P-Sloan-pic-(1).jpgNewly married with my first child on the way my working future was uncertain at best. It was only when I was no longer working every day that I realised how much I loved my job and the true passion I had of the craft of wood. 
Working with wood is a passion of mine. Wood is a product of nature, it has a purpose and whether you are putting on a roof with rough cut timber, making gothic arched windows, carving something from a solid piece of timber, or turning a piece on a lathe there is a sense of fulfilment and pride as you are leaving your mark on the world. A lot has happened in the seven years since 2008 and I had to reinvent myself whilst staying true to my one passion. 
I worked as Head of Maintenance at a nursing home for two years and trained and worked as a tree surgeon for three years…..time had flown and the family at home had followed suit! My wife and I are proud parents of three children, Erin 7, Jude 5 & Rory 4.
The UK economy it seemed wasn't to be my only challenge as our two wonderful boys were both diagnosed with ASD (Autism Spectrum Disorder). This was another learning challenge within our home and one my wife and I took on with vigour. 
In 2012 I took a difficult but necessary decision to be at home with the children to help
support their needs until they were at school age. It was a tough transition but a natural one and one I'm very proud to say I chose. With the children settled into school it was time to look for a new challenge and opportunity. 
When I saw an advertisement in the paper looking for experienced joiners to train in a programme gaining an NVQ Level 3 Qualification in Heritage Skills in Wood Occupations it seemed a perfect opportunity. An opportunity for me to get back into work all whilst doing a job I was passionate about. 
Northern Ireland has over 8000 listed buildings all worth conserving for future generations to see, and I saw this as a very exciting opportunity to be a part of that.
I applied and was fortunate to be accepted into the programme as a bursary trainee funded by the Heritage Lottery Fund.
My training consisted of a placement with the NIEA with four weeks off the job training at CITB NI at Nutts Corner Training Centre.
Part of that four weeks training was working alongside eleven other bursary trainee on the programme to construct the Oak Framed Building that sits at the Ulster Folk & Transport Museum today.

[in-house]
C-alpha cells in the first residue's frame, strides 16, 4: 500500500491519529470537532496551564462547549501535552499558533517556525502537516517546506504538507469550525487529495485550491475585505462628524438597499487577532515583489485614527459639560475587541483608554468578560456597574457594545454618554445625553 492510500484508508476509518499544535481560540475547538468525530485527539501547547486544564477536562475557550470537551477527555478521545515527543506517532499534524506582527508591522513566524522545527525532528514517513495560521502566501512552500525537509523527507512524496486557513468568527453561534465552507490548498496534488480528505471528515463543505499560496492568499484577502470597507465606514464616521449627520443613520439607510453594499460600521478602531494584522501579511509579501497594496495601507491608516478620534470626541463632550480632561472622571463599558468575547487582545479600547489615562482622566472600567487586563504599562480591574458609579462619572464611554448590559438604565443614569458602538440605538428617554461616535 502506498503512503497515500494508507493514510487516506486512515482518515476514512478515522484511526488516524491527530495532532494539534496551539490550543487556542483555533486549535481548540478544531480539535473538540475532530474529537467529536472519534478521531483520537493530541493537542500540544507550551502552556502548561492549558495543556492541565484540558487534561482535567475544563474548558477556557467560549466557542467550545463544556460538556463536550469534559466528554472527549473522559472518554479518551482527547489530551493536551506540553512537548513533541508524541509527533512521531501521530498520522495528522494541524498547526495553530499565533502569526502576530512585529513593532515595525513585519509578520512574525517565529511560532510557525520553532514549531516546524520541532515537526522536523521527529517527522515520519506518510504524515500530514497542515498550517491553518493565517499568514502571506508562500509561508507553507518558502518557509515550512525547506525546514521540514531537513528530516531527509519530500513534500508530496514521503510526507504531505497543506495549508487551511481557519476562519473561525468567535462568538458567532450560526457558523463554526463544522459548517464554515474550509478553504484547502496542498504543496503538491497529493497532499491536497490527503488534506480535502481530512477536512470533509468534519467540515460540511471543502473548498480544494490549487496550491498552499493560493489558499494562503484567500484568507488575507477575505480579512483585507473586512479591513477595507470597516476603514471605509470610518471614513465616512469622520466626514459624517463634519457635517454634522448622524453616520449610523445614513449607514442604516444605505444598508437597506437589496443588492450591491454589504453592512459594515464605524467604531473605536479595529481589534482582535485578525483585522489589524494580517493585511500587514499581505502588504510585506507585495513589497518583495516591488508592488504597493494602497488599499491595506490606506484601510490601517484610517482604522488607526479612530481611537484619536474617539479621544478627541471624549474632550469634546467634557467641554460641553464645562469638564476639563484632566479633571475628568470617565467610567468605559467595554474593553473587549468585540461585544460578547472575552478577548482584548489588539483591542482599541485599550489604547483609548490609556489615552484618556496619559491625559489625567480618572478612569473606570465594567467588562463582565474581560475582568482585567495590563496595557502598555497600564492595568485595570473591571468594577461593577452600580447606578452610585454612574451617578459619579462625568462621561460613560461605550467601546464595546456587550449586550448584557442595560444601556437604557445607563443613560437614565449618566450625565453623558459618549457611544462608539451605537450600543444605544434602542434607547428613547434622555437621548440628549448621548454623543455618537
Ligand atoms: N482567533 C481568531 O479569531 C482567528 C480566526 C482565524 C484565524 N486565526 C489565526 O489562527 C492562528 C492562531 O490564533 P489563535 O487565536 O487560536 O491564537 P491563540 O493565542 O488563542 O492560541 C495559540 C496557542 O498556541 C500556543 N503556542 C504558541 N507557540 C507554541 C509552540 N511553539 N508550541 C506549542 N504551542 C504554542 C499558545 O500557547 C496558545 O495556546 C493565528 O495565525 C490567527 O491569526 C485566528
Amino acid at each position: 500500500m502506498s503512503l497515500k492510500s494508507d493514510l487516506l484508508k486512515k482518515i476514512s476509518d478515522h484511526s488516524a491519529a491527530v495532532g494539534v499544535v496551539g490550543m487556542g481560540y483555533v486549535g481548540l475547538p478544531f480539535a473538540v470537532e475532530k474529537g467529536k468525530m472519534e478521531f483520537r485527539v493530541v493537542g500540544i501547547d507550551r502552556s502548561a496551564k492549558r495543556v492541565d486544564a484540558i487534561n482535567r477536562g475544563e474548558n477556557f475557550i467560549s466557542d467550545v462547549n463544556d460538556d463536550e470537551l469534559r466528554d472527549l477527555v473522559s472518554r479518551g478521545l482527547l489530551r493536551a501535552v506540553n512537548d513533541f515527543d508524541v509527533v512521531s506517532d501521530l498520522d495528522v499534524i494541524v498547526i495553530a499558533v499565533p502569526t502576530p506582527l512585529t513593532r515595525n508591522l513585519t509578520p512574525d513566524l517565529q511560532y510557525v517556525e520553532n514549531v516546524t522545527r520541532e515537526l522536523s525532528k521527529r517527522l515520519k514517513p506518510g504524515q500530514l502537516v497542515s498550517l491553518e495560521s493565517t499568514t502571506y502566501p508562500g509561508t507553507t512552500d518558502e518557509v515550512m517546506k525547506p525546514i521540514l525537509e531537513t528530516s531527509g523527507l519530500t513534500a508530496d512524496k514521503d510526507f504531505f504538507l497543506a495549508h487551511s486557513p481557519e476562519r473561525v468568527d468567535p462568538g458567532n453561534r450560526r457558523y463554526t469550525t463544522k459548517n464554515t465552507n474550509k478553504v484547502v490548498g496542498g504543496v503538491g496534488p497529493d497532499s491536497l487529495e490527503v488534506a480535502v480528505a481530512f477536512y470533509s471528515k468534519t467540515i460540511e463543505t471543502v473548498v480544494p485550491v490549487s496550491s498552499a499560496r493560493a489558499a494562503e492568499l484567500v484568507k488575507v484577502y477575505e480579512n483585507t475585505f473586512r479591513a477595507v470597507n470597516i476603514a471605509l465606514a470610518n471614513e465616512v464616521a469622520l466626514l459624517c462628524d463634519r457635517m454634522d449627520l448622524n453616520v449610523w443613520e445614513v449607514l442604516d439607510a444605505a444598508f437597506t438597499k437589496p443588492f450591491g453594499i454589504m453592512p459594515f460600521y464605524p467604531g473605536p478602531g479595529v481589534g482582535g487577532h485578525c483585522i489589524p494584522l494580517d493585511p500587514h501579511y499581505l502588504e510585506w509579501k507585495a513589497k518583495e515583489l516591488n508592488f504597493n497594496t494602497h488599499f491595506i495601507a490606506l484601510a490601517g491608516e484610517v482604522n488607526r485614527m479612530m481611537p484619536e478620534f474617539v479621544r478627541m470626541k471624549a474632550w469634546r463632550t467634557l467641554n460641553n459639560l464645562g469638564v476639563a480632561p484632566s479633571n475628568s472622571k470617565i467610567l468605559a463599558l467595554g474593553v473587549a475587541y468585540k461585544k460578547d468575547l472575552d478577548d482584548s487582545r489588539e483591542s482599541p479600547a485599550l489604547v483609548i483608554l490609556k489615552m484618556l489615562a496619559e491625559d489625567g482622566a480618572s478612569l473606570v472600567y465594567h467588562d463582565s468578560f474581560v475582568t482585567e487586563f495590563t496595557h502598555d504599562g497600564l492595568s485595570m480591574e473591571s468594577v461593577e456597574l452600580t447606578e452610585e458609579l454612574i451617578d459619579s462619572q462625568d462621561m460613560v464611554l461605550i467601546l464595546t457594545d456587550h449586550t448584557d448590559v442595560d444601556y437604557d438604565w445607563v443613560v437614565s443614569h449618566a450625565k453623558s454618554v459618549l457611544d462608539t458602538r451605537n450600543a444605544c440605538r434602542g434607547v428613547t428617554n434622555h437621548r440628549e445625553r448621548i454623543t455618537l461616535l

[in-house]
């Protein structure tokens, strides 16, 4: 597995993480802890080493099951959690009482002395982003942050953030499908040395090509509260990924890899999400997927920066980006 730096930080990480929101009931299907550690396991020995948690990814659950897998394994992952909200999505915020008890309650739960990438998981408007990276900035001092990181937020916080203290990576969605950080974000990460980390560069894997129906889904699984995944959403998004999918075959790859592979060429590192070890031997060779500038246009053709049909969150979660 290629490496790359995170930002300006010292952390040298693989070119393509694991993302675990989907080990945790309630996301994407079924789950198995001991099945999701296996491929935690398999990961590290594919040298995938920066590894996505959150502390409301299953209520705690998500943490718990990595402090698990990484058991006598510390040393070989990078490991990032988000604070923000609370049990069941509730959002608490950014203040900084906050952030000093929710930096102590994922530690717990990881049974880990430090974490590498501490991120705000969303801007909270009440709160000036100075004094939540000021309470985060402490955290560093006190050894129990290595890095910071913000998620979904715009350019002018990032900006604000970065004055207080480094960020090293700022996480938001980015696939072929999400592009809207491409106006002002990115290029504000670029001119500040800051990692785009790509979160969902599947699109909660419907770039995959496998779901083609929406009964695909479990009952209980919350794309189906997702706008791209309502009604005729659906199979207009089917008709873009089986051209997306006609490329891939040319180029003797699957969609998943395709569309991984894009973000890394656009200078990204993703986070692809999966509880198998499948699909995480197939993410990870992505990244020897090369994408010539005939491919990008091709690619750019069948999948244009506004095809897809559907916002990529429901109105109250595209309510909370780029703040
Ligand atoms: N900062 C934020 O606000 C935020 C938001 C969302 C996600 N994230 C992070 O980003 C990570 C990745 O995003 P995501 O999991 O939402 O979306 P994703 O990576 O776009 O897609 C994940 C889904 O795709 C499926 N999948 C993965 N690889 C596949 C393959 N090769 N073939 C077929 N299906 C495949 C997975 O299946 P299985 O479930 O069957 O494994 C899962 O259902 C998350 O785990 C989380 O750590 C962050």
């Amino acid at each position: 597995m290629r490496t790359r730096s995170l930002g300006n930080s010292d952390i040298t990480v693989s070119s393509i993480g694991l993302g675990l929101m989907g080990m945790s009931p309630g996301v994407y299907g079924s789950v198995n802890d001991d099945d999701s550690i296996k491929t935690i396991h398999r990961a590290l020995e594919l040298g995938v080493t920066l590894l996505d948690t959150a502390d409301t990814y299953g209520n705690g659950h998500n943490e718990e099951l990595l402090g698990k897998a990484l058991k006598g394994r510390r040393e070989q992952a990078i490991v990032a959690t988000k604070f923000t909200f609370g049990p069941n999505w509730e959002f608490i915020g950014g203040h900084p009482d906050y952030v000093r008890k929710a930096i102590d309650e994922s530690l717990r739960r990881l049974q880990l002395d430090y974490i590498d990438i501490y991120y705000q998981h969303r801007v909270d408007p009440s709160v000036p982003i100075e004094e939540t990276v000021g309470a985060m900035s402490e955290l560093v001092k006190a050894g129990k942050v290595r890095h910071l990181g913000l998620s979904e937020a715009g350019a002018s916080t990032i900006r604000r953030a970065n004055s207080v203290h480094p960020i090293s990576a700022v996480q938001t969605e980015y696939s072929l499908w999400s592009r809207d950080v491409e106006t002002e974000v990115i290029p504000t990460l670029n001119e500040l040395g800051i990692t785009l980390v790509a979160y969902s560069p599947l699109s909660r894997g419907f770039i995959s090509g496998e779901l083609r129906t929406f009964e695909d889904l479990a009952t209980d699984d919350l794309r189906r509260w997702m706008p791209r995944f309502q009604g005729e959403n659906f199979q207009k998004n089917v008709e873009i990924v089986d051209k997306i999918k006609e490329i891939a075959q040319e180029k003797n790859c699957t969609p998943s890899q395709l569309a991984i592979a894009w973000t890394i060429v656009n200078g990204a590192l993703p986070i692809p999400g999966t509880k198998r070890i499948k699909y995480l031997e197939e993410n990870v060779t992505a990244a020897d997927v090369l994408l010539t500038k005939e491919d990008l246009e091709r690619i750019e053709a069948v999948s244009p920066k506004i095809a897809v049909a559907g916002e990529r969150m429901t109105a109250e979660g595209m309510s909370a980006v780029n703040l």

The second part was theory based looking at Architectural styles and time periods, natural building materials and an in depth study of roofing harking back to my school days using Trigonometry. I think I paid more attention second time around, seeing maths in practice gives it much more meaning!
Our tuition has been second to none and our first bite at true Heritage Carpentry was amazing. For the first project we constructed a magnificent oak framed building which is now on display at the Ulster Folk and Transport Museum in Cultra. We used traditional techniques and locally sourced green oak timber. Using our knowledge of plumb bobs, ink lines and callipers, roofing squares and levels with great precision we started to make the building take shape. All of this precision was of paramount importance to ensure a solid and true base from which the building would rise.
Joints were all cut by hand with the use of dovetails, mortise and tenons and various housing joints. No nails, screws or glue were used only wooden dowels were driven in to hold the building together. The hipped roof was all hand cut using Red Cedar, Jack rafters were hand cut and fixed and three intersecting Lancet Arch windows were handmade by the group using geometry with traditional methods of construction.
None of us can predict the future but as one the eleven bursary trainees we are the first in Northern Ireland to have a NVQ Level 3 Qualification in Heritage Skills (Construction) Wood Occupations.  
It is a proud moment coming to Cultra to see something that my hand has had a part of building, something I helped to craft which is there now for all the public to enjoy, something that might just become a little piece of history itself. Knowing I was part of that is something very special indeed. 

Peter has now started his own business, Sloan Joinery and has set up a workshop.  He is doing restoration projects and one just completed in January was a window in the ____ Church in Newry and his next project is the restoration of sash windows.